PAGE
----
To be a corporeal creature is an incredibly lonely thing. Every bit of muscle and bone represents a distance that keeps us from each other, every aspect of our physical form is a kind of barrier. What prevents this from being utterly tragic is that we are also creatures of thought, with ideas and emotions and inventions darting around our heads. We’ve learned to use our prisons as conduits for language and touch, art and architecture, trying in ever-increasing ways to surmount the barriers, close the distance between us, get as close to each other as the boundaries of flesh allow.
The distance between you and I, between the self and the other, forms the central preoccupation of Aisha Sasha John’s second book, a collection that springs naturally from her debut, 2011’s The Shining Material. Both books engage with the specific, sometimes grotesque nature of physical reality, but THOU is even more detailed. The bodies in John’s latest collection eat, stretch, move, barf, shit, and shake, exploring corporeal mechanics and, always, the way human bodies act as impediments between one another, “as if it is the natural physical constant circumstance of your life.”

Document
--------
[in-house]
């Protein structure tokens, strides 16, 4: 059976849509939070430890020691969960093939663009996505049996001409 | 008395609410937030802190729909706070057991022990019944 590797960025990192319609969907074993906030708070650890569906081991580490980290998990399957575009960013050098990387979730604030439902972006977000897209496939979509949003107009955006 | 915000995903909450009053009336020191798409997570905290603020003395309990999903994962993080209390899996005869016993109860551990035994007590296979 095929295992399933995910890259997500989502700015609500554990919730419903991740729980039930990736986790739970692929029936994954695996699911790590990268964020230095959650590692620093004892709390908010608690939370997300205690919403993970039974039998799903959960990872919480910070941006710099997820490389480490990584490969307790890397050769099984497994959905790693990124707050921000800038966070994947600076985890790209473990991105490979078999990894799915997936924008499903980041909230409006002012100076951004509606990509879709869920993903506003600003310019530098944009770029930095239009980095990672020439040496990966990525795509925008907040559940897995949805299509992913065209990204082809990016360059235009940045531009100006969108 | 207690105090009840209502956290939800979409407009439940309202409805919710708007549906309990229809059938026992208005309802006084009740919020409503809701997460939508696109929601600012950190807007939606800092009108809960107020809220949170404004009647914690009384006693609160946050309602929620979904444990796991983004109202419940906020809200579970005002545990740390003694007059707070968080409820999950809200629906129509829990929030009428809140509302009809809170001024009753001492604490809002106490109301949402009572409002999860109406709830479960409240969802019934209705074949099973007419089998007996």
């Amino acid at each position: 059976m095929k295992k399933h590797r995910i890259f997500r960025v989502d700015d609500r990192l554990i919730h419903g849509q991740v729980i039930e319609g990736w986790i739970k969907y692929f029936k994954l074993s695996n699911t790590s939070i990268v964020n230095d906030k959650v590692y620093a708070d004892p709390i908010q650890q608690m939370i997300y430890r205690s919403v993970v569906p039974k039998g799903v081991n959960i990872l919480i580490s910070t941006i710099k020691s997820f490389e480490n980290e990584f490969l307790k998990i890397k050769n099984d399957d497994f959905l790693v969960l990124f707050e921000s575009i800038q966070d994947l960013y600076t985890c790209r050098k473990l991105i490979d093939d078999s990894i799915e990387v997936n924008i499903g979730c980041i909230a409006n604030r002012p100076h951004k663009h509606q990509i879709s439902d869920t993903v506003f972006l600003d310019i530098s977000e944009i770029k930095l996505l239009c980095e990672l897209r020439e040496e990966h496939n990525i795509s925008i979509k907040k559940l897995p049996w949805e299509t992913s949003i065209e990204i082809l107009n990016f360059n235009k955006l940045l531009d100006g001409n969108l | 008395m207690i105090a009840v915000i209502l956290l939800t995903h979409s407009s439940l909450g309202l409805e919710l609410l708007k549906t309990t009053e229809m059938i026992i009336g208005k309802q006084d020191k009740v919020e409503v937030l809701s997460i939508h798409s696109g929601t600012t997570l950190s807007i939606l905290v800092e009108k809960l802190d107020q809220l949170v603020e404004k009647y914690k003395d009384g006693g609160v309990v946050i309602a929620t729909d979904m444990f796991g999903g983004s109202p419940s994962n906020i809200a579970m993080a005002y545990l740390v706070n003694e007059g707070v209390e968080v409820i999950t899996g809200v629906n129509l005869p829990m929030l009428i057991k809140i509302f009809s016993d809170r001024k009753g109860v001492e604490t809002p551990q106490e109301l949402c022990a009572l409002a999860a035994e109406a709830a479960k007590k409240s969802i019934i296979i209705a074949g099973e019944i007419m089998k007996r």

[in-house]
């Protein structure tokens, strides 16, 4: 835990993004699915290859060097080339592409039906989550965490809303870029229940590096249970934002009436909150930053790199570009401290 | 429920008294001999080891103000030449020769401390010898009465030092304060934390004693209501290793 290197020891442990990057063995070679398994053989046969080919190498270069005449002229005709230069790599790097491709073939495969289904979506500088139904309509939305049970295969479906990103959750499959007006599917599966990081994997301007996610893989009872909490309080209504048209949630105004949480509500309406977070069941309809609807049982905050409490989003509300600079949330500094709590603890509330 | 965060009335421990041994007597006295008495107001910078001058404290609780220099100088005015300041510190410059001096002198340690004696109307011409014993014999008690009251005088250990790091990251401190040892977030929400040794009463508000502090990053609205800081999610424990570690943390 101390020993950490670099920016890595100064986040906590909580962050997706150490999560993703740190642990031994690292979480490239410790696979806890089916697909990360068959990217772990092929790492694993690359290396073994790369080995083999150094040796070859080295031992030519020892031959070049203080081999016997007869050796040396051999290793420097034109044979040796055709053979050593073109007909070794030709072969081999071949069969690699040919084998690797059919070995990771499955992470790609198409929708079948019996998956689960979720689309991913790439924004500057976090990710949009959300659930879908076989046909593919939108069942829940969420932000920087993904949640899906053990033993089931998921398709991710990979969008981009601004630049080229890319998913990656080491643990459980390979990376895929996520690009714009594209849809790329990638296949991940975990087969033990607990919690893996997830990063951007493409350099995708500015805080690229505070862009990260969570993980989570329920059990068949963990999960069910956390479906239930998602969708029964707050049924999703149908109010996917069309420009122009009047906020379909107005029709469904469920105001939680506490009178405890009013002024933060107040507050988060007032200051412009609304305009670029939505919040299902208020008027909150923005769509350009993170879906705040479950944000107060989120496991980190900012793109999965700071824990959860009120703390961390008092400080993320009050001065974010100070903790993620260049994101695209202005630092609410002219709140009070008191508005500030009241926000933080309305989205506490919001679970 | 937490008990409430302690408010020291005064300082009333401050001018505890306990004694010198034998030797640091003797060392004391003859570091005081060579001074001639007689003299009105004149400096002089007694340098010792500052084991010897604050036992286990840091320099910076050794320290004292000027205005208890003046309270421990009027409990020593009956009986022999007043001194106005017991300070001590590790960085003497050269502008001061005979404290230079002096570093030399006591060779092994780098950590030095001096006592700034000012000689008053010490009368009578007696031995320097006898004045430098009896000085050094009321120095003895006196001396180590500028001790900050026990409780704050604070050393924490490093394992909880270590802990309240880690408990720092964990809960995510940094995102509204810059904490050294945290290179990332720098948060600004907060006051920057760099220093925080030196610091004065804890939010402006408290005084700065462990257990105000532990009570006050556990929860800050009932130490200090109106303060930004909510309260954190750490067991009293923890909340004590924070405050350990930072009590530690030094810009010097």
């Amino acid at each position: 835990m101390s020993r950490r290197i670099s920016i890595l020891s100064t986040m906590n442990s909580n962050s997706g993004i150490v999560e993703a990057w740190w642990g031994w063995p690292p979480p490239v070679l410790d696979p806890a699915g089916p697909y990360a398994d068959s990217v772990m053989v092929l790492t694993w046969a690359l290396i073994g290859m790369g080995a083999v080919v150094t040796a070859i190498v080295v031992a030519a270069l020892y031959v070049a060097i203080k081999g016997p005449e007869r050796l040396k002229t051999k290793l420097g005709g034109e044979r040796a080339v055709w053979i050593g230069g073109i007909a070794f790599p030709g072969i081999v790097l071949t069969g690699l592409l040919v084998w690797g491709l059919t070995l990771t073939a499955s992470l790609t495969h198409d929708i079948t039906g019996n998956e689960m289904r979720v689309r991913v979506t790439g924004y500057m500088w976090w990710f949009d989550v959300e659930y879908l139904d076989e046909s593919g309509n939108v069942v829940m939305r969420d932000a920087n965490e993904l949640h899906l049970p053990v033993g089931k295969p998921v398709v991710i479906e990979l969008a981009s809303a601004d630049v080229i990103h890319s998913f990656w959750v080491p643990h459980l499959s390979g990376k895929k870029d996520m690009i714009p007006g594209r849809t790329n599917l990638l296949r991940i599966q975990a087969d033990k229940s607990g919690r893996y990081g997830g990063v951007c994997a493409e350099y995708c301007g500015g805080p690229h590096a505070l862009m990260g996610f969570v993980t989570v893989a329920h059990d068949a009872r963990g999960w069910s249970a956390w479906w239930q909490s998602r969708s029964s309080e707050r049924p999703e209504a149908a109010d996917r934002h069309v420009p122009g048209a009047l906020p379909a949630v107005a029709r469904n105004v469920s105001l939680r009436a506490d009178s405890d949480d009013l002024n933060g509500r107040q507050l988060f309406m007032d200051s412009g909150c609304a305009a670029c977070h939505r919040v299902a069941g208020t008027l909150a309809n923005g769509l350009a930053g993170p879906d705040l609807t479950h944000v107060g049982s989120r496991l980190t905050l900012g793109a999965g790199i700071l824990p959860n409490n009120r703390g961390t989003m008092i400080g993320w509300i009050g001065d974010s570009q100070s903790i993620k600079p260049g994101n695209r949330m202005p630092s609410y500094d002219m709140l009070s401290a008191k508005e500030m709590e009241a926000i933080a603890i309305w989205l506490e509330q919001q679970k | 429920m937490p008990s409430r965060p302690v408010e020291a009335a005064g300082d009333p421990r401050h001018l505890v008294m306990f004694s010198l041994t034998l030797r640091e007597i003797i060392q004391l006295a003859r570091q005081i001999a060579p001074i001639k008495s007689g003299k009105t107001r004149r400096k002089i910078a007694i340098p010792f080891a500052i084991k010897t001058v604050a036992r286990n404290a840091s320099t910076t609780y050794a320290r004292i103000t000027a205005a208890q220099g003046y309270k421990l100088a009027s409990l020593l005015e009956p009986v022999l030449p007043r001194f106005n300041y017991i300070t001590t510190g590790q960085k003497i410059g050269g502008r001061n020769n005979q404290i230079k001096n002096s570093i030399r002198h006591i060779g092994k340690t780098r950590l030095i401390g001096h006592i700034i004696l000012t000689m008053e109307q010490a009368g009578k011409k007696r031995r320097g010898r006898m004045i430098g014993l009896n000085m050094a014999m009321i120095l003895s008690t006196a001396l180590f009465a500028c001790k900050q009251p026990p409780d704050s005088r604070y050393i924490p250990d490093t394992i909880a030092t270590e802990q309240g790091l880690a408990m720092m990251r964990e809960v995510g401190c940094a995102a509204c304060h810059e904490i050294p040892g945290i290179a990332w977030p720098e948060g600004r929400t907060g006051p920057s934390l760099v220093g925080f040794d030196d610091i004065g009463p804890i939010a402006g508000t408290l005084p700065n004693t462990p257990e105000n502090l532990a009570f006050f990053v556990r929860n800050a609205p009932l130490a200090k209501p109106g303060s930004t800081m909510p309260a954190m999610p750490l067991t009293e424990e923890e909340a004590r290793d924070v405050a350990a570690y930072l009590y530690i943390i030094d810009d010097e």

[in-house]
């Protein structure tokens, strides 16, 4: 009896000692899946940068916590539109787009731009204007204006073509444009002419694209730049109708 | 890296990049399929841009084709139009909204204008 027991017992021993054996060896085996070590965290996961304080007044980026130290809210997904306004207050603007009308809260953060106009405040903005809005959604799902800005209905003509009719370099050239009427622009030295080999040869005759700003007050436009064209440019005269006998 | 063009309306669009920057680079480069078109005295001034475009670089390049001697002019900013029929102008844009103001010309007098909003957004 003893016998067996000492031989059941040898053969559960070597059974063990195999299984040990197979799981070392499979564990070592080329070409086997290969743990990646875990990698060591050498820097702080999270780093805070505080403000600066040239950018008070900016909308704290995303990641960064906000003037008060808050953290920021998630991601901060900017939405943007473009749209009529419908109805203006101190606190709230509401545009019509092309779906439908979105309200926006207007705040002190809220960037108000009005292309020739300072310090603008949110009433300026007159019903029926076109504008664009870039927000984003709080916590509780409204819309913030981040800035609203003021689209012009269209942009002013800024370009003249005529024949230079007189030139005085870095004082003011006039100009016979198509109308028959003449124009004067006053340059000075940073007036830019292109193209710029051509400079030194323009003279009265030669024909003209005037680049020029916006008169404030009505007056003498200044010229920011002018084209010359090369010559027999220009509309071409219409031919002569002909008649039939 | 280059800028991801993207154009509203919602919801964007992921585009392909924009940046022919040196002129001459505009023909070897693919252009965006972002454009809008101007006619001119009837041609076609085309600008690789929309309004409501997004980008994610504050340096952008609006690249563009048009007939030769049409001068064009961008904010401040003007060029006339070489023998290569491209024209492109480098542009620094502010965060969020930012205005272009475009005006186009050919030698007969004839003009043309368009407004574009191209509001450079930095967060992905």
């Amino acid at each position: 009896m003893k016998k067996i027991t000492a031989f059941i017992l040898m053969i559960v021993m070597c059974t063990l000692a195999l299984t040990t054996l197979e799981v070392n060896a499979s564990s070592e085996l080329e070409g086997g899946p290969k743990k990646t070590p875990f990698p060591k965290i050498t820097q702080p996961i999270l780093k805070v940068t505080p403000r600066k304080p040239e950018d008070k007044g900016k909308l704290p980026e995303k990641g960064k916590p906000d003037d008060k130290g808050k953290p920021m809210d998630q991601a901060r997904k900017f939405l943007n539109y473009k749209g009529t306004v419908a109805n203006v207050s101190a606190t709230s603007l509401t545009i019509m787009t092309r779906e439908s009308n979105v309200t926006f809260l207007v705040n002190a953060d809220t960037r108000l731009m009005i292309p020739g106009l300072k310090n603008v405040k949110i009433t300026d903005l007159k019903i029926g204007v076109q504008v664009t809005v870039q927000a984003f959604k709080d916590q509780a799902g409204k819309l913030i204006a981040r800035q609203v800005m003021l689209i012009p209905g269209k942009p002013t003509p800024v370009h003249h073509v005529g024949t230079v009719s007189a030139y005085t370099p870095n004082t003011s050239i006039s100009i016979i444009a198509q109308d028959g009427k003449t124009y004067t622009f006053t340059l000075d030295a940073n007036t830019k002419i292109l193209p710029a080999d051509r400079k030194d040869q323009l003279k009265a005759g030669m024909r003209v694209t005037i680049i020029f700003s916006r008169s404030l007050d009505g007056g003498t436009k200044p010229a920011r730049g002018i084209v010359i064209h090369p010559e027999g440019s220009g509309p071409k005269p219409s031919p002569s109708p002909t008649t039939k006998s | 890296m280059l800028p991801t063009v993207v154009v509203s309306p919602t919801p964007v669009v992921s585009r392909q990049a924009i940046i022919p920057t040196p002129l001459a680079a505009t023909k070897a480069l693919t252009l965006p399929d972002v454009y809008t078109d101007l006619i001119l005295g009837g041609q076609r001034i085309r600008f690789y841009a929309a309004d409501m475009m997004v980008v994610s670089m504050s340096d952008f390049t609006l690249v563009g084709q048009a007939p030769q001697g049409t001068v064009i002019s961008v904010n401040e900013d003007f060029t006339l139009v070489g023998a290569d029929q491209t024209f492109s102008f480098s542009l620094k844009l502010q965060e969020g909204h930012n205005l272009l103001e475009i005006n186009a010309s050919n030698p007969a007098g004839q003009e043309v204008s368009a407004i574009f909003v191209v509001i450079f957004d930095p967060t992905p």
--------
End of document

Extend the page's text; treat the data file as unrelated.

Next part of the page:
The book is divided into two sections, which roughly correspond to the I/you binary each poem sets out to examine. But though the text may be cleft neatly in two, the location of “I” and “you” throughout is always in flux, blurred, complicated. The shifting narrative voice subsumes, digests, and transforms identities within the self, the protean speaker attempting to bridge the gap between self and other by striving to become that other, always falling short of an imagined perfect resolution. The resulting loneliness has the speaker finally bemoaning, “i want to cut / somebody, anything, my / hand.” In that terrible inadequacy, this collection finds an awkward, abject beauty.